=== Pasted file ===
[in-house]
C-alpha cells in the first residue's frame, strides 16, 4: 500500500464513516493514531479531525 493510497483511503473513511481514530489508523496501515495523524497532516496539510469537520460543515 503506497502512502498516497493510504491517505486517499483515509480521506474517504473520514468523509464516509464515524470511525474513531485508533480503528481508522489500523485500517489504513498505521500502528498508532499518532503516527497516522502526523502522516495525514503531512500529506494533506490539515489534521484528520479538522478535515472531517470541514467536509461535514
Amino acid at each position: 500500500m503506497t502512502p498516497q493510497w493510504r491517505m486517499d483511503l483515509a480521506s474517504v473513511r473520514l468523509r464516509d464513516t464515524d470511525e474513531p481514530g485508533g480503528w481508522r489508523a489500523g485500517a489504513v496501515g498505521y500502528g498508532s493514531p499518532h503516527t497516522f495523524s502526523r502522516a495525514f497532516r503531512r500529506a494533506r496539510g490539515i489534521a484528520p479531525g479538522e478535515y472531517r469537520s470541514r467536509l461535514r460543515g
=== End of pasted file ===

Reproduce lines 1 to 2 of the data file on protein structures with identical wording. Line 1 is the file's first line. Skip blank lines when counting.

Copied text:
[in-house]
C-alpha cells in the first residue's frame, strides 16, 4: 500500500464513516493514531479531525 493510497483511503473513511481514530489508523496501515495523524497532516496539510469537520460543515 503506497502512502498516497493510504491517505486517499483515509480521506474517504473520514468523509464516509464515524470511525474513531485508533480503528481508522489500523485500517489504513498505521500502528498508532499518532503516527497516522502526523502522516495525514503531512500529506494533506490539515489534521484528520479538522478535515472531517470541514467536509461535514